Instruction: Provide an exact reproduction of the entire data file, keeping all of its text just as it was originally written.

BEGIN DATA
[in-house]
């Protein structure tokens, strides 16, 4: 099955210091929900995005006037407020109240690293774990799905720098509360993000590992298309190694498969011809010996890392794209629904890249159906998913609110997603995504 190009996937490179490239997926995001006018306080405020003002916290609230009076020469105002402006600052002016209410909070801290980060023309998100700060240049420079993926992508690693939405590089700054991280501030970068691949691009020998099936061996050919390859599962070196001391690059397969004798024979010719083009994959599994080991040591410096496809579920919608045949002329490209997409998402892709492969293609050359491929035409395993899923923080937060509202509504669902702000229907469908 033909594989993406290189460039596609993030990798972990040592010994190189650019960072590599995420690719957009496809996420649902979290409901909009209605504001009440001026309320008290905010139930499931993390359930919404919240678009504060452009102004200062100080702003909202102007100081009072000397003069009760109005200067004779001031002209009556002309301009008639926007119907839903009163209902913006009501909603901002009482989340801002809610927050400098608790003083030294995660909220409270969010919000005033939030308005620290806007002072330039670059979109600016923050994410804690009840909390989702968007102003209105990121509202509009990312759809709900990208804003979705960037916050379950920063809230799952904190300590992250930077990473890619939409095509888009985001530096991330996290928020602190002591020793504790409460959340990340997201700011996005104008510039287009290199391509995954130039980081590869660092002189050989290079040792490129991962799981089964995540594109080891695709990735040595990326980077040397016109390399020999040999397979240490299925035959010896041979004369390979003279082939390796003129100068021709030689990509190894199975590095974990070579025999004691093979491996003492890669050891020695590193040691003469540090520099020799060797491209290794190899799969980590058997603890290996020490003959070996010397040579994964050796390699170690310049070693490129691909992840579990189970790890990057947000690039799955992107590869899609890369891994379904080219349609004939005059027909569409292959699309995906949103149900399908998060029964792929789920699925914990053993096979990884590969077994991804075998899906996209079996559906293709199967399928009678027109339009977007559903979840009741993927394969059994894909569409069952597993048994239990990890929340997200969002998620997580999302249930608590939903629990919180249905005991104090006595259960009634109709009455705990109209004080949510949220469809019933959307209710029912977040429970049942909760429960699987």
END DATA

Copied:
[in-house]
């Protein structure tokens, strides 16, 4: 099955210091929900995005006037407020109240690293774990799905720098509360993000590992298309190694498969011809010996890392794209629904890249159906998913609110997603995504 190009996937490179490239997926995001006018306080405020003002916290609230009076020469105002402006600052002016209410909070801290980060023309998100700060240049420079993926992508690693939405590089700054991280501030970068691949691009020998099936061996050919390859599962070196001391690059397969004798024979010719083009994959599994080991040591410096496809579920919608045949002329490209997409998402892709492969293609050359491929035409395993899923923080937060509202509504669902702000229907469908 033909594989993406290189460039596609993030990798972990040592010994190189650019960072590599995420690719957009496809996420649902979290409901909009209605504001009440001026309320008290905010139930499931993390359930919404919240678009504060452009102004200062100080702003909202102007100081009072000397003069009760109005200067004779001031002209009556002309301009008639926007119907839903009163209902913006009501909603901002009482989340801002809610927050400098608790003083030294995660909220409270969010919000005033939030308005620290806007002072330039670059979109600016923050994410804690009840909390989702968007102003209105990121509202509009990312759809709900990208804003979705960037916050379950920063809230799952904190300590992250930077990473890619939409095509888009985001530096991330996290928020602190002591020793504790409460959340990340997201700011996005104008510039287009290199391509995954130039980081590869660092002189050989290079040792490129991962799981089964995540594109080891695709990735040595990326980077040397016109390399020999040999397979240490299925035959010896041979004369390979003279082939390796003129100068021709030689990509190894199975590095974990070579025999004691093979491996003492890669050891020695590193040691003469540090520099020799060797491209290794190899799969980590058997603890290996020490003959070996010397040579994964050796390699170690310049070693490129691909992840579990189970790890990057947000690039799955992107590869899609890369891994379904080219349609004939005059027909569409292959699309995906949103149900399908998060029964792929789920699925914990053993096979990884590969077994991804075998899906996209079996559906293709199967399928009678027109339009977007559903979840009741993927394969059994894909569409069952597993048994239990990890929340997200969002998620997580999302249930608590939903629990919180249905005991104090006595259960009634109709009455705990109209004080949510949220469809019933959307209710029912977040429970049942909760429960699987």